REVIEW: Banyak & Fecks – Jackson Marsh

Banyak & Fecks - Jackson Marsh - Clearwater

Genre: Historical, Mystery, Romance

LGBTQ+ Category: MM Gay

Reviewer: Maryann

Get It On Amazon

About The Book

Banyak & Fecks is a prequel to The Clearwater Mystery series of romantic gay novels. 

However, it is not a mystery. It is a story of how a Ukrainian refugee and the son of an Irish immigrant come to meet in the East End of London in 1884. It is a story about friendship.

1881. Andrej’s family are dead or missing, and his village in Ukraine decimated. Aged thirteen, he walks west to find a boat to take him to London. Three years later, homeless, starving and having resorted to prostitution, he finds safe passage and arrives in London alone but determined.

1884. Silas’ mother has died, leaving him to fend for his twin sisters in the hellish world of the Westerpool slums. Silas only knows the work of a thief and trickster and at sixteen, heads to London to make his money. What he finds is poverty, starvation and the Greychurch workhouse. About to give up, he encounters a giant Ukrainian, proud, handsome, and renting his body in the alleys of the East End.

Silas (Banyak) and Andrej (Fecks) make an unlikely pair, but their friendship is all they need to survive life in London’s notorious East End. When disaster robs them of their home, they have no choice but to live rough and work the streets. Lodging houses, rope houses, arrest, violence and prostitution, they face it together.

But when the Ripper starts slaughtering Greychurch rent boys, Banyak and Fecks have only their friendship to ensure their survival.

The Review

“Banyak & Fecks” is the tale of Andrej Borysko Yakiv Kolisnychenko, aka Fecks, and Silas Hawkins, aka Banyak, before they meet in an alley of East End London. If the title alone is intriguing, come along and follow the journey of how they meet and acquire such interesting nicknames.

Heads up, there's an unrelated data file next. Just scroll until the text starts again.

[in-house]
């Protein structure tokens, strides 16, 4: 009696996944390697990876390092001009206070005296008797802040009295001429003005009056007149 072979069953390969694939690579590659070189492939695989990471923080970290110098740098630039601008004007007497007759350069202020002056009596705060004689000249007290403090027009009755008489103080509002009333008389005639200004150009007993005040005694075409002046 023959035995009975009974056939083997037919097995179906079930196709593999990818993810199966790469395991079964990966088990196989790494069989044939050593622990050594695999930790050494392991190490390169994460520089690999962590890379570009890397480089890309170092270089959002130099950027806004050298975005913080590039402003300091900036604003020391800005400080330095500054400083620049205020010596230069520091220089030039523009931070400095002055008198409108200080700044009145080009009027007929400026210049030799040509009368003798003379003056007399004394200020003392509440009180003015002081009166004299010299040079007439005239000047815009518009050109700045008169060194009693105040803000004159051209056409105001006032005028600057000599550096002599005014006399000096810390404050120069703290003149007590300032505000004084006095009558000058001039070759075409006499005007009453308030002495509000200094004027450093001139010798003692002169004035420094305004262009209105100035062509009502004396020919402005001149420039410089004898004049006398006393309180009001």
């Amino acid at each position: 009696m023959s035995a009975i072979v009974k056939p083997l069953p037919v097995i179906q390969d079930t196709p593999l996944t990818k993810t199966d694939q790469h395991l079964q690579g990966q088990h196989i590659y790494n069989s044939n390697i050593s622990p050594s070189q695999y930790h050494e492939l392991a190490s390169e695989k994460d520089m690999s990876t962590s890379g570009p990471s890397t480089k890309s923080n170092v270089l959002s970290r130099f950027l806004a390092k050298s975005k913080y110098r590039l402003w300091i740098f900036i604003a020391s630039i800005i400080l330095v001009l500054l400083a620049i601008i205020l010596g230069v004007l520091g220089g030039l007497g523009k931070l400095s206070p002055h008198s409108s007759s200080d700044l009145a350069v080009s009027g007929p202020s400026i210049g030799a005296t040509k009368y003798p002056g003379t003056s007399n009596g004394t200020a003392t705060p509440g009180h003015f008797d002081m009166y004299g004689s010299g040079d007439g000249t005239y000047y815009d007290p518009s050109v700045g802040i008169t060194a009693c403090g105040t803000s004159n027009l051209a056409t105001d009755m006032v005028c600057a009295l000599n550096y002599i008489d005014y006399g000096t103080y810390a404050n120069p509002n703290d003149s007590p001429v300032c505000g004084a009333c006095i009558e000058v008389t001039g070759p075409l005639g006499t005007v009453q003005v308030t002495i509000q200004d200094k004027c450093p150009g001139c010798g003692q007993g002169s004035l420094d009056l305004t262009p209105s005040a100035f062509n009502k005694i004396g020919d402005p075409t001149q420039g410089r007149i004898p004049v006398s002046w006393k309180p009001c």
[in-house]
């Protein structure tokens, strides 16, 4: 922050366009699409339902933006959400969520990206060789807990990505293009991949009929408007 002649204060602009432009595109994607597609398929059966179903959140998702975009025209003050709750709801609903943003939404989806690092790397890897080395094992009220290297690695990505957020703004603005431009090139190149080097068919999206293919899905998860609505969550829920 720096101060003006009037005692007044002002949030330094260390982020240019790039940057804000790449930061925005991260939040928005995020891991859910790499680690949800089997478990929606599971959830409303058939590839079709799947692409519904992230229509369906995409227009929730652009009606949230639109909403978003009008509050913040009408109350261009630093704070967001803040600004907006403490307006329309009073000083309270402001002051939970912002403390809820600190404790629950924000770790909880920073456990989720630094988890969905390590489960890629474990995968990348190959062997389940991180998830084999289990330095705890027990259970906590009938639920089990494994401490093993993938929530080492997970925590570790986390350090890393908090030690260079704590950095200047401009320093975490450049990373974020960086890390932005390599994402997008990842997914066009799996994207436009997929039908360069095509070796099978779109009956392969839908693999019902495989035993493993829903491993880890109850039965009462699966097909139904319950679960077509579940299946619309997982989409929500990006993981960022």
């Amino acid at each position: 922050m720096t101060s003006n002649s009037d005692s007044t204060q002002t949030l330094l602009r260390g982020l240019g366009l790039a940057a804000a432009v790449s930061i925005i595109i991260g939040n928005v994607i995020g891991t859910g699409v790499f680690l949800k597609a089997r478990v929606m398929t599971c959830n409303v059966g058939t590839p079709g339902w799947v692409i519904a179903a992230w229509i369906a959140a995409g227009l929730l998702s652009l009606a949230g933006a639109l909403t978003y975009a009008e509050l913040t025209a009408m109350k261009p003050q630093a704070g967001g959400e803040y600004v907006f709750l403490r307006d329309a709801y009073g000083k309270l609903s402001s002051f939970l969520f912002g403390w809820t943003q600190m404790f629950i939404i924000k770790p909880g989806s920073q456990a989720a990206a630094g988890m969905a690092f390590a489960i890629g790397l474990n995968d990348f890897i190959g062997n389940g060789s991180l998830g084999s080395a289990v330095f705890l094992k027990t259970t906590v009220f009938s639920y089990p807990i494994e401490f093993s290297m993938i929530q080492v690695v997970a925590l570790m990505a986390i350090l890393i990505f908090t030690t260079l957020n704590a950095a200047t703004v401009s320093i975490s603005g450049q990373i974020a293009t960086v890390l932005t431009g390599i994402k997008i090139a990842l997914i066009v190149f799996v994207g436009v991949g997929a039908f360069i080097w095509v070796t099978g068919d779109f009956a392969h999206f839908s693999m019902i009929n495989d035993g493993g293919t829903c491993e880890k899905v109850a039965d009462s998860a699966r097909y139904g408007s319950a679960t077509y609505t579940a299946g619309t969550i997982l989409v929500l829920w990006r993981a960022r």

In the summer of 1881 in Serbka, Ukraine, Andrej Borysko Yakiv Kolisnychenko has returned one last time to his war-destroyed home, where generations of his ancestors have worked the land. His family now dead, and the only hope he has is reunite with his brother Danylo, who went to war.

With a black and white pebble from Danylo, his grandfather’s khanjali (knife), andthe wise words of his Babusya (grandmother), he heads west. The journey is difficult and Andrej has to be cautious of the Russians and villagers as he never knows where he will meet danger.

Along his arduous journey he meets Mirel Paulescu, a blind farmer, and his horse Banyak.  Mirel is a life saver for Andrej, giving him shelter and comfort. Andrej heads west in his journey to London, and comes across the Zoran Amazing Circus, where he is mesmerized by the horses and becomes a performer. After experiencing this abusive situation, Andrej runs in fear from the circus.

In 1883, his final destination still unknown, he finds himself aboard a ship heading for Genoa, Italy where he learns lessons of life and become friends with Anatoly Makarov.  They travel the sea for until 1884, when they arrive in Limedock, London. With the help of Makarov, Andrej has a place to stay with Matrona, Makarov’s grandmother.  Andrej works the docks but he eventually learns how to work the streets, and one evening a trick, a young man, saves his life.

In October of 1884, at the Center Wharf in Westerpool, Silas Hawkins is sixteen and ready to move on. He’s helped provide for his now deceased Mother and younger twin sisters, Iona and Karan, as best he can.  But he has a reputation for pickpocketing, stealing, and deception. 

He visits with Father Patrick to let him know he’s off to London, and promises to send money to support his sisters.

Silas is smart, creative and a master at imitation. He’s always thinking of the next step to earn money and not get sent to gaol. But something has always been always missing in Silas’ life – a true friendship. Once in London, he meets Micky-Nick. They become friends, and he shows Silas what takes place in Greychurch. But Micky-Nick is not always around, and Silas ventures on and makes a way for himself, though it’s not always easy. He also learns of the trade many young men perform to survive.